Roadside Zoo’s Bid for Captive-Bred Wildlife Permit Under Fire From PETA

Group Points Out Gaping Holes in Tim Stark's Permit Application, Consistent Failure to Care for Endangered Animals Properly

For Immediate Release:
March 10, 2015

Contact:
David Perle 202-483-7382

Charlestown, Ind. – PETA has sent a letter calling on the U.S. Fish & Wildlife Service (FWS) to reject notorious animal exhibitor Tim Stark’s application for a captive-bred wildlife permit, which is meant to support conservation breeding programs and would allow Stark’s Charlestown roadside zoo, Wildlife in Need, to buy and sell seven endangered species across state lines.

As PETA—whose motto reads, in part, that “animals are not ours to use for entertainment”—notes in its comments, Stark has utterly failed to demonstrate any ability to care for endangered animals properly. In his own application, he admits that two endangered lemurs at his facility died after getting into a fight, among other animal deaths, and in the last five years, more than twice as many animals have died at his facility than have been born there. Stark has also racked up 19 citations for violating the federal Animal Welfare Act (AWA) in just the last two years. PETA also points to several holes in Stark’s application, which fails to specify where he would acquire endangered animals, how long he has cared for various endangered animals, and how he will prevent future animal mortalities, among other essential information.

“As the many deaths at Tim Stark’s decrepit facility demonstrate, this man has more experience in allowing animals to kill each other than he does in keeping endangered species alive,” says PETA Foundation Deputy General Counsel Delcianna Winders. “PETA is calling on the authorities to throw Stark’s bid to exploit endangered animals further straight into the recycling bin.”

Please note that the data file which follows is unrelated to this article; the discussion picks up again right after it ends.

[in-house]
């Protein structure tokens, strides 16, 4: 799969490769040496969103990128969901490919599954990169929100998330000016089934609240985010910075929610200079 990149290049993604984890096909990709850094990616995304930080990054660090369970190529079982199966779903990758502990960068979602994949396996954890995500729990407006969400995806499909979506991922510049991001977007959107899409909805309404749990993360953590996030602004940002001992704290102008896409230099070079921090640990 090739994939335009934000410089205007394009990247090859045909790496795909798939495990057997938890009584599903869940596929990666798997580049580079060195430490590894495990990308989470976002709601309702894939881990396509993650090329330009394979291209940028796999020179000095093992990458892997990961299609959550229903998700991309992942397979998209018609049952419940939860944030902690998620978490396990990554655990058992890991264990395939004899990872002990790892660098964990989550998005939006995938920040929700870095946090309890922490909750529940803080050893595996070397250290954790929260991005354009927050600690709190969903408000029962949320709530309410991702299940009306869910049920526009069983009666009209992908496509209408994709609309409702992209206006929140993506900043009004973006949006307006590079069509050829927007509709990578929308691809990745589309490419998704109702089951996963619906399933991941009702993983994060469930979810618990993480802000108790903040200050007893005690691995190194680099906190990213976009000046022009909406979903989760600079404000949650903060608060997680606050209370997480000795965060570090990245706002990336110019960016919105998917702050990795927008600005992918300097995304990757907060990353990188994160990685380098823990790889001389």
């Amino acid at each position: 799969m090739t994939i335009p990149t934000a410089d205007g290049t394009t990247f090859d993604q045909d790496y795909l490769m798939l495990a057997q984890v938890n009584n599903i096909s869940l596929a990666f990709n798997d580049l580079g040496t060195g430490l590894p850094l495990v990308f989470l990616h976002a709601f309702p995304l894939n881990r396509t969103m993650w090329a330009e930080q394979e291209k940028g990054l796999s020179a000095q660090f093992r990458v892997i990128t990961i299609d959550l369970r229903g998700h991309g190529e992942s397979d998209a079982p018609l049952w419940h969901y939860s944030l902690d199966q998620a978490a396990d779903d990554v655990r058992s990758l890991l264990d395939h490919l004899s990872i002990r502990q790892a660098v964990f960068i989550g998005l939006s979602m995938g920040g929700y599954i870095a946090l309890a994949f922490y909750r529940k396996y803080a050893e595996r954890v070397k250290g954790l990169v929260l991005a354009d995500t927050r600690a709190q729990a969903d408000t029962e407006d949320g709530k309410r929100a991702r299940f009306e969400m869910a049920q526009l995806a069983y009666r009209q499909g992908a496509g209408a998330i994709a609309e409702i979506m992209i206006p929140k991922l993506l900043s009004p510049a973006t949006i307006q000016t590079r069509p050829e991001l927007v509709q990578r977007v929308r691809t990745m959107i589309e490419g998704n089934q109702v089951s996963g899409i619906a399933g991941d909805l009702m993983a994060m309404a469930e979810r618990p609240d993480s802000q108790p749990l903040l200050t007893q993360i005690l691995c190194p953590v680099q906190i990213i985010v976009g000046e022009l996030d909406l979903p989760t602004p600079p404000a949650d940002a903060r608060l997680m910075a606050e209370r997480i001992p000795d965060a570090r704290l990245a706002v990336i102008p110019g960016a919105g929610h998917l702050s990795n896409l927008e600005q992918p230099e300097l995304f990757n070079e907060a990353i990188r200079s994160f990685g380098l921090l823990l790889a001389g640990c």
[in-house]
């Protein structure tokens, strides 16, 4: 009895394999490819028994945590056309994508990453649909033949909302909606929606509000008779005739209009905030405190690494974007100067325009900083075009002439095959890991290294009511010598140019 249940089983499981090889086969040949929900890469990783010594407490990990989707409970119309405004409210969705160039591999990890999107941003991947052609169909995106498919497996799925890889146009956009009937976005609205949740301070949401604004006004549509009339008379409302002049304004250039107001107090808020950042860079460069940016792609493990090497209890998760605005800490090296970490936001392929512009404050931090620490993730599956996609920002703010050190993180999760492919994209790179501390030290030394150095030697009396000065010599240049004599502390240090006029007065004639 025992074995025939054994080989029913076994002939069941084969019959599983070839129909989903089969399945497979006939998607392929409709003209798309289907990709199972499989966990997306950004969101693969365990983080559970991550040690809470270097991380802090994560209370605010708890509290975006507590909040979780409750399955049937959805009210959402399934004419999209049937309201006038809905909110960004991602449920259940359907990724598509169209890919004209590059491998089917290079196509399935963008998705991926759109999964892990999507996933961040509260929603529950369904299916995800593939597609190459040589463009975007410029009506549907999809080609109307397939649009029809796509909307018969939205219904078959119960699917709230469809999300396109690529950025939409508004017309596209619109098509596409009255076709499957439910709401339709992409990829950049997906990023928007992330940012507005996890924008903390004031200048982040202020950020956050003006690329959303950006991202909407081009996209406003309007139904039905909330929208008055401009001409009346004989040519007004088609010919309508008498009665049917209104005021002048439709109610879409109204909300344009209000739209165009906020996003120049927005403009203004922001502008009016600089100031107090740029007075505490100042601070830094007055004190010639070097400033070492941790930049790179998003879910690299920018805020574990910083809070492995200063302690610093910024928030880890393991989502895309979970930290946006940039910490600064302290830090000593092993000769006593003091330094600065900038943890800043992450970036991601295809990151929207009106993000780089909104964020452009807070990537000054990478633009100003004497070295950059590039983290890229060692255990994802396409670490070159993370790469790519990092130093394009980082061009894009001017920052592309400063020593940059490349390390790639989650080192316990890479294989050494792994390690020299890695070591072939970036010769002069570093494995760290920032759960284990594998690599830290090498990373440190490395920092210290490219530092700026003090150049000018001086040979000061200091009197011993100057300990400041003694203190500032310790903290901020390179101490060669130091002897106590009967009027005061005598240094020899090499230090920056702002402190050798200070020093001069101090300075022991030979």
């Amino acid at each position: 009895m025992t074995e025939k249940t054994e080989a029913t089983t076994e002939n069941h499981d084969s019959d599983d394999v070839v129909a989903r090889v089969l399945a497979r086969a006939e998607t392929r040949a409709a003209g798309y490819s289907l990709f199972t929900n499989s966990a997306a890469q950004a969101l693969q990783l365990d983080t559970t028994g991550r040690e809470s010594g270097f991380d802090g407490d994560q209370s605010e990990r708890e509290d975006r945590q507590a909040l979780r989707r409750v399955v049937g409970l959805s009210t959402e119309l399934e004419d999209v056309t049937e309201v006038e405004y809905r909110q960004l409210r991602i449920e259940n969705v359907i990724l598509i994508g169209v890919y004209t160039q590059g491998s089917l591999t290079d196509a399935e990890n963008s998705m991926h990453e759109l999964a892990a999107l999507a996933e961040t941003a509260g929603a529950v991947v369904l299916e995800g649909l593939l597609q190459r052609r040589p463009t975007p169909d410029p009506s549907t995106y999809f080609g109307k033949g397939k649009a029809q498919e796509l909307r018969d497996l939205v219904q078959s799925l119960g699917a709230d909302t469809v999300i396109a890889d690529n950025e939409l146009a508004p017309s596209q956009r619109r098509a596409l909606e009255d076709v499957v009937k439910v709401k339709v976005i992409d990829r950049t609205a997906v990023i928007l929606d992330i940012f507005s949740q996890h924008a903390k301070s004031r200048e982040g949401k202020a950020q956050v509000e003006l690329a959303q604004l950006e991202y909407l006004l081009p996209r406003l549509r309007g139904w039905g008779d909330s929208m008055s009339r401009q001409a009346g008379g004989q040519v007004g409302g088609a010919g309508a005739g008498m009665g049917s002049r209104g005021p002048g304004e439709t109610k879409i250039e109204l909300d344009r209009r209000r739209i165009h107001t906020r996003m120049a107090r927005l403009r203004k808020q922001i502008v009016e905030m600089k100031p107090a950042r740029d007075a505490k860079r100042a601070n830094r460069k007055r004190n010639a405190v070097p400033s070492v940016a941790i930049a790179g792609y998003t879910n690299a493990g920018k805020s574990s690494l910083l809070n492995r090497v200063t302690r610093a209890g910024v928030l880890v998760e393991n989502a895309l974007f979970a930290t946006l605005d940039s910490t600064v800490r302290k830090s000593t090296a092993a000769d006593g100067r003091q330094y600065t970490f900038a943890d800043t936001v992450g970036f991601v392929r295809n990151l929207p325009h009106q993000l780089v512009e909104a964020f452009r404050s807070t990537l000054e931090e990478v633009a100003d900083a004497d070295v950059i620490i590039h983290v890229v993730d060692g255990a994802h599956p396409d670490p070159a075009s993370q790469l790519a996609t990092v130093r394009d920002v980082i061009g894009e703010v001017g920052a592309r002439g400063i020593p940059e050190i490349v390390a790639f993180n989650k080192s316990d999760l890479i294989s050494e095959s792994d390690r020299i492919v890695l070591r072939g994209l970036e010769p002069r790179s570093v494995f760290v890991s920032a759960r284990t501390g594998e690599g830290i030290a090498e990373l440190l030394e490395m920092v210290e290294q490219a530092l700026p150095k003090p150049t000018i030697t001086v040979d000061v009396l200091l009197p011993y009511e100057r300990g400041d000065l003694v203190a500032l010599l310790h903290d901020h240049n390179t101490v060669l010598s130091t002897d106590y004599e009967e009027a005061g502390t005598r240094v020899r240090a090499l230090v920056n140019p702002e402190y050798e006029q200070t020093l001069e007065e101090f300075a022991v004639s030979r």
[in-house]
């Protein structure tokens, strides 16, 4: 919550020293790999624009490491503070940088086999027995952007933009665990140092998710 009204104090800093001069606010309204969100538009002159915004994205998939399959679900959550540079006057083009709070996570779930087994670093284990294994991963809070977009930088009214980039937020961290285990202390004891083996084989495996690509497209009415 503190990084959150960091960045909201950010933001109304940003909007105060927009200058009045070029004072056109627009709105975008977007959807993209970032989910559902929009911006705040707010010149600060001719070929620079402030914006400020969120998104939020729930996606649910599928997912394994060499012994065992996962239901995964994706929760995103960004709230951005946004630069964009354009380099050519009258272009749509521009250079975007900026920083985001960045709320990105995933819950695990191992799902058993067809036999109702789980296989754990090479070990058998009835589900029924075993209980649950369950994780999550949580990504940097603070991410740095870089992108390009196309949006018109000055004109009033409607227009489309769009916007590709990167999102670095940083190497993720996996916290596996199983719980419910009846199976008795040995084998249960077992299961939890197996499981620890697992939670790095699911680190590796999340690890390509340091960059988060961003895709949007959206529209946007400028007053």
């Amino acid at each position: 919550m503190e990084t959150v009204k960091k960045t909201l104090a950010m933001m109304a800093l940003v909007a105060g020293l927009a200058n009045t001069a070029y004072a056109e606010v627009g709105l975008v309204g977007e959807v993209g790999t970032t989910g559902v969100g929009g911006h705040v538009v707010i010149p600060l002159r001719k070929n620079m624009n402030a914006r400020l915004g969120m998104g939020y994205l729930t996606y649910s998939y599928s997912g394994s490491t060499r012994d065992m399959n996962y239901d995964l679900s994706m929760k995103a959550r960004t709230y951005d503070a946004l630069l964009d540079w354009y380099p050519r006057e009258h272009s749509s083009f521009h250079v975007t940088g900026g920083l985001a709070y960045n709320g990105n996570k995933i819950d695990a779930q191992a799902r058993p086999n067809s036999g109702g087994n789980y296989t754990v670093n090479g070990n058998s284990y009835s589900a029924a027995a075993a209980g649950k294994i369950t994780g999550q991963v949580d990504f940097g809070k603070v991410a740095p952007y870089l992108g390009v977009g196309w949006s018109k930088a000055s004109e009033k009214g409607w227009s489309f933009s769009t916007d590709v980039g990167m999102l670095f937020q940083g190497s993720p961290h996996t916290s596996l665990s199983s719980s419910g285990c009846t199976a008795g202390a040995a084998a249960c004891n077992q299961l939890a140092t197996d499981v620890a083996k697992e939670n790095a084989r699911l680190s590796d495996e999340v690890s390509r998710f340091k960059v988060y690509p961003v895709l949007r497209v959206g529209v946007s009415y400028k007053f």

Stark’s many AWA violations include allowing members of the public to be pounced on and bitten by young tigers, failing to supply veterinary care to three endangered baby leopards who later died, failing to provide animals with clean and secure housing, and failing to have an attending veterinarian for at least two years, among many other citations.

PETA’s comments to the FWS are available upon request. For more information, please visit PETA.org.

For Media: Contact PETA's
Media Response Team.

Contact

Get PETA Updates

Stay up to date on the latest vegan trends and get breaking animal rights news delivered straight to your inbox!

By submitting this form, you are agreeing to our collection, storage, use, and disclosure of your personal info in accordance with our privacy policy as well as to receiving e-mails from us.

“Almost all of us grew up eating meat, wearing leather, and going to circuses and zoos. We never considered the impact of these actions on the animals involved. For whatever reason, you are now asking the question: Why should animals have rights?” READ MORE

— Ingrid E. Newkirk, PETA President and co-author of Animalkind